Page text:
BISMARCK — North Dakota oil production had shown signs of resurgence this summer, but recent gains may not be a sign of industry revival.
In July, Bakken oil production reached its highest levels since the start of the pandemic, according to the latest report by North Dakota Department of Mineral Resources Director Lynn Helms.
But among the factors driving a recent rebound, Helms said, industry concern over the November presidential election has been a key factor. He said the potential transition from a Trump administration to a Biden administration has many oil companies worried about tightening environmental restrictions on the industry and prompted many of them to push for drilling permits ahead of the November election.
"There are serious concerns about what could happen in November," Helms said, citing "mixed signals" toward the oil and gas industry that have come out of the Biden camp so far.
In particular, he said, North Dakota producers are concerned it will become more difficult to secure drilling permits under a Joe Biden presidency, leading many companies to act preemptively and against economic incentives this summer.
The latest numbers from the North Dakota Department of Mineral Resources, reflecting industry activity from July, show a significant uptick in oil activity in the middle of the summer. Among other milestones, North Dakota producers returned to just over one million barrels of daily production for the first time since the start of the pandemic, while the number of working frack crews has multiplied from just one earlier in the pandemic to five.
But Helms warned not to expect these numbers to hold.
"All or much of that activity has been driven by concern that federal permits won't get renewed," Helms said. "Even though the economics would tell you that it's not the best time ... much of that is being driven by concern about the November election."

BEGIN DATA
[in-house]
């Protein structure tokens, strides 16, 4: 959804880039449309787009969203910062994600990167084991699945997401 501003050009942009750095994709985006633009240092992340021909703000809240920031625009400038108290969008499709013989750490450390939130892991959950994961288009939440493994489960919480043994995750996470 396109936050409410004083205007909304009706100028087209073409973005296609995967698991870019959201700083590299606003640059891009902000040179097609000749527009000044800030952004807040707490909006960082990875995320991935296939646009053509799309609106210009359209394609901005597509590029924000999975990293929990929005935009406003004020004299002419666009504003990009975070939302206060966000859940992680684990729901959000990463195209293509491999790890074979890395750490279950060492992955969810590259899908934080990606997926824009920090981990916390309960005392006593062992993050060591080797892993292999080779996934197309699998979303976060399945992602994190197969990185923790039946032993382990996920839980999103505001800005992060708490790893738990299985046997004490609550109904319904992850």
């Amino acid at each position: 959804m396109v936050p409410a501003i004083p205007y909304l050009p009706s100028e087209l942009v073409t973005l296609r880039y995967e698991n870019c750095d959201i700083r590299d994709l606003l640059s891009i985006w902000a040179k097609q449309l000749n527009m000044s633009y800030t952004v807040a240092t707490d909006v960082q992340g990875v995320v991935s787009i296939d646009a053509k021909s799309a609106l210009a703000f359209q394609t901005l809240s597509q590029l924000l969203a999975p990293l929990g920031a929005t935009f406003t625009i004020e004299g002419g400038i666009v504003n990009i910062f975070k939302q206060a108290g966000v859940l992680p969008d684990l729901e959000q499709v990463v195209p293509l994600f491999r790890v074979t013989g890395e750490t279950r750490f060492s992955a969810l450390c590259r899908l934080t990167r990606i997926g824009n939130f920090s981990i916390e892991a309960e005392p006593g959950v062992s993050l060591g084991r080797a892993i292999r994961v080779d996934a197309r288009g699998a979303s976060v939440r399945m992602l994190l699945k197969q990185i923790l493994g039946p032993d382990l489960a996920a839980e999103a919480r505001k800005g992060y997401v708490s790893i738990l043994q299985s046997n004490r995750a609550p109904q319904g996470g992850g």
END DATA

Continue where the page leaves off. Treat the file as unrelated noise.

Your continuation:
North Dakota oil companies hit their all-time production peak in November of last year and were enjoying prices at more than $60 per barrel early in 2020. Global oil prices entered a free-fall in the spring, as the onset of the coronavirus pandemic coincided with a price war between Saudi Arabian and Russian producers.
While North Dakota's prices recovered moderately over the course of the summer, they have begun to slide again in the last few weeks. Since late August, Bakken crude has dipped back into the low thirties per barrel, well below the $40 bar typically considered the benchmark to justify drilling in the region.
The state still has "a tremendous amount" of crude oil in storage, according to Helms, who predicted the significant surplus in supply will hold prices down as summer travel wanes. Heading into the winter, North Dakota has just ten rig crews drilling for oil and gas, and the state expects permitting to decline in the months ahead.
The near future for the oil industry may look positive for observers in North Dakota, Helms said, but there is still a long road ahead for a healthy recovery from the pandemic.
A complete return to pre-pandemic production levels may take a full two to four years, according to Justin Kringstad, director of the North Dakota Pipeline Authority, who also presented at Tuesday's briefing. While that timeline looked shorter at points over the summer, he said flatlining oil prices stretched the department's expectations of the timeline for full recovery.
"One thing that has happened with the future oil prices, earlier this year things just got flatter and flatter, which does not bode well for increasing investment," Kringstad said.
Readers can reach reporter Adam Willis, a Report for America corps member, at email@example.com.